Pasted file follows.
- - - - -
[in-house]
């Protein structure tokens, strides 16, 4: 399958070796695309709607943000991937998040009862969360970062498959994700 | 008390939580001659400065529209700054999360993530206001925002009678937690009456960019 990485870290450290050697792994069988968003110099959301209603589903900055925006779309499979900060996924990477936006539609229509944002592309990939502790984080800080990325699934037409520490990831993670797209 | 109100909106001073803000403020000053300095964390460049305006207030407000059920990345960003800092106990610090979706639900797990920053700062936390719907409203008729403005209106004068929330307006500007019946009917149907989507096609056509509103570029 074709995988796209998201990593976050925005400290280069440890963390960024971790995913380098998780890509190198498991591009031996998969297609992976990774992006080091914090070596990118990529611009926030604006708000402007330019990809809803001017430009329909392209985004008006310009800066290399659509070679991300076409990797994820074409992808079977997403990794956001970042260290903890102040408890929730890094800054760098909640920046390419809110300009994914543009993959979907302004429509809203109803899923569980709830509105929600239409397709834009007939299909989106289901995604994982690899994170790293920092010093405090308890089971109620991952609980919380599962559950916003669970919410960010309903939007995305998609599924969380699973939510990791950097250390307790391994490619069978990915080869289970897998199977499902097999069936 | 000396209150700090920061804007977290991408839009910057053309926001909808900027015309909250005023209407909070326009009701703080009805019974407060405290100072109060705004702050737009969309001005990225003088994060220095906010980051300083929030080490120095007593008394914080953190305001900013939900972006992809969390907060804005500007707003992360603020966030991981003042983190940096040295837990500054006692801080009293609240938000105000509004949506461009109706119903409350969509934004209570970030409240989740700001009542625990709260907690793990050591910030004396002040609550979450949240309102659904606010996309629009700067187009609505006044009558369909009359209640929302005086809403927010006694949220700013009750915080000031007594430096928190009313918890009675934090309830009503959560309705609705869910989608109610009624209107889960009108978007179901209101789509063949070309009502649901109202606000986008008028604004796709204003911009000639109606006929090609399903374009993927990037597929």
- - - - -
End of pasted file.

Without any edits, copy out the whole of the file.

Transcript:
[in-house]
């Protein structure tokens, strides 16, 4: 399958070796695309709607943000991937998040009862969360970062498959994700 | 008390939580001659400065529209700054999360993530206001925002009678937690009456960019 990485870290450290050697792994069988968003110099959301209603589903900055925006779309499979900060996924990477936006539609229509944002592309990939502790984080800080990325699934037409520490990831993670797209 | 109100909106001073803000403020000053300095964390460049305006207030407000059920990345960003800092106990610090979706639900797990920053700062936390719907409203008729403005209106004068929330307006500007019946009917149907989507096609056509509103570029 074709995988796209998201990593976050925005400290280069440890963390960024971790995913380098998780890509190198498991591009031996998969297609992976990774992006080091914090070596990118990529611009926030604006708000402007330019990809809803001017430009329909392209985004008006310009800066290399659509070679991300076409990797994820074409992808079977997403990794956001970042260290903890102040408890929730890094800054760098909640920046390419809110300009994914543009993959979907302004429509809203109803899923569980709830509105929600239409397709834009007939299909989106289901995604994982690899994170790293920092010093405090308890089971109620991952609980919380599962559950916003669970919410960010309903939007995305998609599924969380699973939510990791950097250390307790391994490619069978990915080869289970897998199977499902097999069936 | 000396209150700090920061804007977290991408839009910057053309926001909808900027015309909250005023209407909070326009009701703080009805019974407060405290100072109060705004702050737009969309001005990225003088994060220095906010980051300083929030080490120095007593008394914080953190305001900013939900972006992809969390907060804005500007707003992360603020966030991981003042983190940096040295837990500054006692801080009293609240938000105000509004949506461009109706119903409350969509934004209570970030409240989740700001009542625990709260907690793990050591910030004396002040609550979450949240309102659904606010996309629009700067187009609505006044009558369909009359209640929302005086809403927010006694949220700013009750915080000031007594430096928190009313918890009675934090309830009503959560309705609705869910989608109610009624209107889960009108978007179901209101789509063949070309009502649901109202606000986008008028604004796709204003911009000639109606006929090609399903374009993927990037597929």